• JF

    I would recommend the autobiography of St. Therese of Lisieux (The Story of a Soul), and the Diary of St. Faustina Kowalska.

  • Mariana Baca

    I like St. Therese’s Story of a Soul. Loved it. Also started St. Theresa’s Autobiography, but haven’t finished it, since I’m reading it in old spanish and it is slow going. I still like it.

  • Martha O’Keeffe

    Not a hagiography, but I enjoyed the biography from several years ago of St Thomas More by Peter Ackroyd.

    For a different view, University College Cork has translations of mediaeval Irish texts of saints’ lives from the Early Middle Ages.

    • grok87

      thanks- that looks interesting
      “Life of Abban
      Once upon a time an eminent king assumed the headship of Leinster, whose name was Cormac. He had a wife named Milla, and she was own sister to Bishop Iubar. And it so befell that she was pregnant, and at the time of her delivery she sent word to her brother, Bishop Iubar. And when Milla saw her brother, she said:—

      Bishop Iubar to my aid! It is he who knows my secrets;
      Let him ask forgiveness of my sins; Sharp pains have overtaken me.

      And the bishop said:
      Bishop Iubar is before thee, Sharp pains have overtaken thee;
      Thou shalt bear a noble wondrous son; May the King of the elements aid thee!

      At the prayer of the holy bishop the woman bare a son without pain or travail; and he was baptized, and the name Abban was given to him. And he was sent to be fostered, and to be instructed in feats of strength and valour1 with a view to his succeeding his father in the kingdom; but it was of no avail…”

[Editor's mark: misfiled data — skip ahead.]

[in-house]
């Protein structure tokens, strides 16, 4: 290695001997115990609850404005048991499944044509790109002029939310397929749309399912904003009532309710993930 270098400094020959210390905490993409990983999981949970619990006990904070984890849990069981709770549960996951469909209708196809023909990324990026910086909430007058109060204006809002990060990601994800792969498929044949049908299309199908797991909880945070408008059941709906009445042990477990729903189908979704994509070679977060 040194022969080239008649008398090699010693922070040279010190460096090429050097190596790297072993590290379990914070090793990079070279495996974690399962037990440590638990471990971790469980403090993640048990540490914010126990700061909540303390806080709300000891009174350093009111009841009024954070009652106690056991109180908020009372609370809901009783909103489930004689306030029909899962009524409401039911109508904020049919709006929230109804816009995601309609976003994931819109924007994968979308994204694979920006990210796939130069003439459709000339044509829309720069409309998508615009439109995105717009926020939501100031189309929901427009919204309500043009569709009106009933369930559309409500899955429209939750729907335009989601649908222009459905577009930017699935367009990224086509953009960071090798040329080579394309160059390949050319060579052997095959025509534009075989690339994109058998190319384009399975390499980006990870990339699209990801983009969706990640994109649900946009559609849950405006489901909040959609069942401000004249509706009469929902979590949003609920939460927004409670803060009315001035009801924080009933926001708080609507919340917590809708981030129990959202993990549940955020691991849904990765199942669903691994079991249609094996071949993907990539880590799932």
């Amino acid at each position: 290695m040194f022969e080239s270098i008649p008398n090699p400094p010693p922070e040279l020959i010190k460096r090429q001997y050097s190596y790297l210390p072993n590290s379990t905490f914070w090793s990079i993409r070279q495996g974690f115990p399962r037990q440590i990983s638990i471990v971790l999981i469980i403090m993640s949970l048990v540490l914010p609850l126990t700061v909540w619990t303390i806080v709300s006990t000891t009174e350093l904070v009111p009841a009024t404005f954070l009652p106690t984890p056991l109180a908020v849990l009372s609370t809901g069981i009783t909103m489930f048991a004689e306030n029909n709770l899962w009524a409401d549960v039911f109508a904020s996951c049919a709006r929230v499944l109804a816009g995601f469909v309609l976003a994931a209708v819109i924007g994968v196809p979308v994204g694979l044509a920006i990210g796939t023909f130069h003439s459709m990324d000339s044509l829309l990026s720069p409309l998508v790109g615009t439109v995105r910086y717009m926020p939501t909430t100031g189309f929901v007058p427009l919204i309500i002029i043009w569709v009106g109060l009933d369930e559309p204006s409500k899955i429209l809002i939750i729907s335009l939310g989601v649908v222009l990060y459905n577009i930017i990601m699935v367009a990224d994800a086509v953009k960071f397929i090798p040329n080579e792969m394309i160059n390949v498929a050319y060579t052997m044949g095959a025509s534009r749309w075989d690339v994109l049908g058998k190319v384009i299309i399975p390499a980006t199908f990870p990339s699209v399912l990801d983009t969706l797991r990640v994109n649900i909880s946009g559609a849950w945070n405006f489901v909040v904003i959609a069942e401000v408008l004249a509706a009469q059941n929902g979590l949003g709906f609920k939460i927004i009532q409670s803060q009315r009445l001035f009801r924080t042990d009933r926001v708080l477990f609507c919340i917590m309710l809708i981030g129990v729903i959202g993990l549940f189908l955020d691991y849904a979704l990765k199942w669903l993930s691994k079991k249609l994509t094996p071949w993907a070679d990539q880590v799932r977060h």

• Darrell

    Not a hagiography but, St. John Damascene’s An Exact Exposition of the Orthodox Faith.

  • Darren

    If it is lives of the saints you are after, then “The History of the Decline and Fall of the Roman Empire”.

  • Dauvit Balfour

    I found Fr. Christopher Rengers’ 33 Doctors of the Church to be an awesome introduction to some of the more intellectually inclined saints.

    • Randy Gritter

      If you are looking for intellectual stuff and not stories then Ralph Martin’s “The Fulfillment of All Desire” is very good.

      As far as stories go, it depends what you want. The authors vary a lot in the way they handle torture and severe asceticism. Miracles are another topic that is handled very differently by different authors. I prefer the story told in the old fashioned way with all the gore and all the impossible stuff left in. If I want to I can look up exactly how well documented the tradition is later but the story needs to be told without constant skeptical interjections.

  • Therese G.

    The marvelous Maisie Ward has a book called “Saints Who Made History:
    The First Five Centuries.” Smart and fascinating. I think it may be
    out of print, but there are used copies available on Amazon. Ward and
    her husband, apologist Frank Sheed, founded the publishing house Sheed
    & Ward. Her other books, as well as Sheed’s, are worth a look as

  • Carlos Crestana

    Hi Leah,
    I think what you are looking for is any book from Louis de Wohl. I’ve read “The Last Crusader” (about the Battle of Lepanto and D John of Austria) and “The Quiet Light” (on St Thomas Aquinas). Man, do I recommend that?! Go get those books, but he also has many others, on the life of St Francis, St Helen, St Catherine…